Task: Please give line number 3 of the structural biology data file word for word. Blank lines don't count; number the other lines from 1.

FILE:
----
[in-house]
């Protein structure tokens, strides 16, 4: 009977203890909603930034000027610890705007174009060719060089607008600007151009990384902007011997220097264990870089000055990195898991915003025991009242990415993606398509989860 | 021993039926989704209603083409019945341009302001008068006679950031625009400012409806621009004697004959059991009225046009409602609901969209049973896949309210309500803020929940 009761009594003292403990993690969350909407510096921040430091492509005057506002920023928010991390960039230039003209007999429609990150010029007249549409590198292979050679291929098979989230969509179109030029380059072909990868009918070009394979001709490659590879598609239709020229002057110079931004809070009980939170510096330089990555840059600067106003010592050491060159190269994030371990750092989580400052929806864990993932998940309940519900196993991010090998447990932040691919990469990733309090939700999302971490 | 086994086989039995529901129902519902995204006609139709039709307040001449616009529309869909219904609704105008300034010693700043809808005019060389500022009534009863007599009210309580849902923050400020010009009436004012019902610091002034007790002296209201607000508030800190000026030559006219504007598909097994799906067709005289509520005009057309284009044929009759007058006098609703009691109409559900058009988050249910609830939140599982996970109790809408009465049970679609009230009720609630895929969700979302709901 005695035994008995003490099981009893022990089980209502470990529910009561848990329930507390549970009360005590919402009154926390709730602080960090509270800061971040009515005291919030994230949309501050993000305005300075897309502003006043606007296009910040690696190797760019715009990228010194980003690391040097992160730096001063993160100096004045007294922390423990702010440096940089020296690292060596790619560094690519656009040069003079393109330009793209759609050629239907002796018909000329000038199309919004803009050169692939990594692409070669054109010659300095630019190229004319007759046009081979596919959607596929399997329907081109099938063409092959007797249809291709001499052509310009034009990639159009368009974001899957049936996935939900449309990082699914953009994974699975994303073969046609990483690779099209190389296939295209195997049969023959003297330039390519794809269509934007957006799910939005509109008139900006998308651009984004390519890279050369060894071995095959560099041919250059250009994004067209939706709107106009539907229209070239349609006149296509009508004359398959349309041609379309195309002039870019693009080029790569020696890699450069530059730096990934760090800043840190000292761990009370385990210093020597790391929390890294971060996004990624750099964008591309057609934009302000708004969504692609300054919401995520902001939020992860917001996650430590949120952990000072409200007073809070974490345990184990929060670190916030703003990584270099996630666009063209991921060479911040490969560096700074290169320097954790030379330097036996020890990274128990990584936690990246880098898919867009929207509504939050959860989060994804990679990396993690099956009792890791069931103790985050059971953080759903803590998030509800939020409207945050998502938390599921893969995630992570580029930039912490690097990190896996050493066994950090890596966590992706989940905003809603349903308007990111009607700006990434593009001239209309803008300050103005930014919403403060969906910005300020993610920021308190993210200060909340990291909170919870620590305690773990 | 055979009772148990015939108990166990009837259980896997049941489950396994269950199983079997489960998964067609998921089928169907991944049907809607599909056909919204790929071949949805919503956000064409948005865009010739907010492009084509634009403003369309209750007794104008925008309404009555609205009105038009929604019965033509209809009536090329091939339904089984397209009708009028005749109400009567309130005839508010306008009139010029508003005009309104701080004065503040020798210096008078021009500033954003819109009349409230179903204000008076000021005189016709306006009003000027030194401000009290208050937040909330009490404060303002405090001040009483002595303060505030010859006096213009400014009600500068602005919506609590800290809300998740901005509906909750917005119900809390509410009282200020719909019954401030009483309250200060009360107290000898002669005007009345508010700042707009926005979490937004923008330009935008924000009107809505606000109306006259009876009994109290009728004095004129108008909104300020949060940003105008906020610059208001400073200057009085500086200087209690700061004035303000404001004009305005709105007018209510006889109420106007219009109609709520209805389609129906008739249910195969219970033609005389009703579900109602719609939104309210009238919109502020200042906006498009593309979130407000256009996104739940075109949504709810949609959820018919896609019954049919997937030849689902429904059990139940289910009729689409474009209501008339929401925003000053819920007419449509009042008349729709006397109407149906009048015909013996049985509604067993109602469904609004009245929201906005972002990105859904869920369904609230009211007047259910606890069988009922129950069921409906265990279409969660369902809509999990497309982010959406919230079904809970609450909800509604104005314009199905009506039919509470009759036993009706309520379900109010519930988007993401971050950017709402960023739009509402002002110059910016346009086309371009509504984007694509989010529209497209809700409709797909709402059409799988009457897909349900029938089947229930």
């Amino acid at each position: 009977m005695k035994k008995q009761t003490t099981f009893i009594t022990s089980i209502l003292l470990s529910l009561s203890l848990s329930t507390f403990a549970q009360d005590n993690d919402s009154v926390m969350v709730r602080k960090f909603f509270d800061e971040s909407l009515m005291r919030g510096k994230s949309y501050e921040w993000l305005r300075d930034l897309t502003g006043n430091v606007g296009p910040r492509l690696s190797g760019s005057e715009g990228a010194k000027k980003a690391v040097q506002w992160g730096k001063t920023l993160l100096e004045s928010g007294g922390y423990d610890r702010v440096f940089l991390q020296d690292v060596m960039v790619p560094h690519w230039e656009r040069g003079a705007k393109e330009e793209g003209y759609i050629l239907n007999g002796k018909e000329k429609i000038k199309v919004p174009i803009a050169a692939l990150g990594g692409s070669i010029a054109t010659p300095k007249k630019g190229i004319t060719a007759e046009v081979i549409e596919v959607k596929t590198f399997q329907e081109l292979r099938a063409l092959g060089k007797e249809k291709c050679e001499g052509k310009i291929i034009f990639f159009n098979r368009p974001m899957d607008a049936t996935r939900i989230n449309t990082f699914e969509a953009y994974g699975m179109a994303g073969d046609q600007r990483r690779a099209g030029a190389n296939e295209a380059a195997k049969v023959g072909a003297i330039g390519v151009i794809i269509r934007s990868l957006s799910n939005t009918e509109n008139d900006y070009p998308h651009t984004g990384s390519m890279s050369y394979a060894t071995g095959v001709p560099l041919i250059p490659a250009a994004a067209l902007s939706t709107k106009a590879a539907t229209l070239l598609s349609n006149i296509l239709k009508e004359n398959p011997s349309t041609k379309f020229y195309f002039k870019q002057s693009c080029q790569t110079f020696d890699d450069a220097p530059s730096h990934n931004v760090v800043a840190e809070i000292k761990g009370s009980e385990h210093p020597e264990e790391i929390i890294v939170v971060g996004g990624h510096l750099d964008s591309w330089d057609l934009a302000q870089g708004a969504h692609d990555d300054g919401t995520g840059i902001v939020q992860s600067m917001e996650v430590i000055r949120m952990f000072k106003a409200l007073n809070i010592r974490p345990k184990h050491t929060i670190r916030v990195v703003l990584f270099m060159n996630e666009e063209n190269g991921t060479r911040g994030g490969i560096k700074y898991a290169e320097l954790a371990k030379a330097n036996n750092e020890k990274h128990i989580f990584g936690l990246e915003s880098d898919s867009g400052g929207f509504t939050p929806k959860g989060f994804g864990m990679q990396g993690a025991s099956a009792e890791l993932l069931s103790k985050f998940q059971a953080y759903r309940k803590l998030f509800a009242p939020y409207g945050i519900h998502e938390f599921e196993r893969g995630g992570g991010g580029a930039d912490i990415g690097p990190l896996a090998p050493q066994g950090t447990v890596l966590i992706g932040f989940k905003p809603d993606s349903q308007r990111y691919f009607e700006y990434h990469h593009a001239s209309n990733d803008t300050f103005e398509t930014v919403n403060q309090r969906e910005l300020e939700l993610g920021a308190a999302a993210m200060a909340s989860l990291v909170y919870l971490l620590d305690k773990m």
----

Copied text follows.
């Amino acid at each position: 009977m005695k035994k008995q009761t003490t099981f009893i009594t022990s089980i209502l003292l470990s529910l009561s203890l848990s329930t507390f403990a549970q009360d005590n993690d919402s009154v926390m969350v709730r602080k960090f909603f509270d800061e971040s909407l009515m005291r919030g510096k994230s949309y501050e921040w993000l305005r300075d930034l897309t502003g006043n430091v606007g296009p910040r492509l690696s190797g760019s005057e715009g990228a010194k000027k980003a690391v040097q506002w992160g730096k001063t920023l993160l100096e004045s928010g007294g922390y423990d610890r702010v440096f940089l991390q020296d690292v060596m960039v790619p560094h690519w230039e656009r040069g003079a705007k393109e330009e793209g003209y759609i050629l239907n007999g002796k018909e000329k429609i000038k199309v919004p174009i803009a050169a692939l990150g990594g692409s070669i010029a054109t010659p300095k007249k630019g190229i004319t060719a007759e046009v081979i549409e596919v959607k596929t590198f399997q329907e081109l292979r099938a063409l092959g060089k007797e249809k291709c050679e001499g052509k310009i291929i034009f990639f159009n098979r368009p974001m899957d607008a049936t996935r939900i989230n449309t990082f699914e969509a953009y994974g699975m179109a994303g073969d046609q600007r990483r690779a099209g030029a190389n296939e295209a380059a195997k049969v023959g072909a003297i330039g390519v151009i794809i269509r934007s990868l957006s799910n939005t009918e509109n008139d900006y070009p998308h651009t984004g990384s390519m890279s050369y394979a060894t071995g095959v001709p560099l041919i250059p490659a250009a994004a067209l902007s939706t709107k106009a590879a539907t229209l070239l598609s349609n006149i296509l239709k009508e004359n398959p011997s349309t041609k379309f020229y195309f002039k870019q002057s693009c080029q790569t110079f020696d890699d450069a220097p530059s730096h990934n931004v760090v800043a840190e809070i000292k761990g009370s009980e385990h210093p020597e264990e790391i929390i890294v939170v971060g996004g990624h510096l750099d964008s591309w330089d057609l934009a302000q870089g708004a969504h692609d990555d300054g919401t995520g840059i902001v939020q992860s600067m917001e996650v430590i000055r949120m952990f000072k106003a409200l007073n809070i010592r974490p345990k184990h050491t929060i670190r916030v990195v703003l990584f270099m060159n996630e666009e063209n190269g991921t060479r911040g994030g490969i560096k700074y898991a290169e320097l954790a371990k030379a330097n036996n750092e020890k990274h128990i989580f990584g936690l990246e915003s880098d898919s867009g400052g929207f509504t939050p929806k959860g989060f994804g864990m990679q990396g993690a025991s099956a009792e890791l993932l069931s103790k985050f998940q059971a953080y759903r309940k803590l998030f509800a009242p939020y409207g945050i519900h998502e938390f599921e196993r893969g995630g992570g991010g580029a930039d912490i990415g690097p990190l896996a090998p050493q066994g950090t447990v890596l966590i992706g932040f989940k905003p809603d993606s349903q308007r990111y691919f009607e700006y990434h990469h593009a001239s209309n990733d803008t300050f103005e398509t930014v919403n403060q309090r969906e910005l300020e939700l993610g920021a308190a999302a993210m200060a909340s989860l990291v909170y919870l971490l620590d305690k773990m």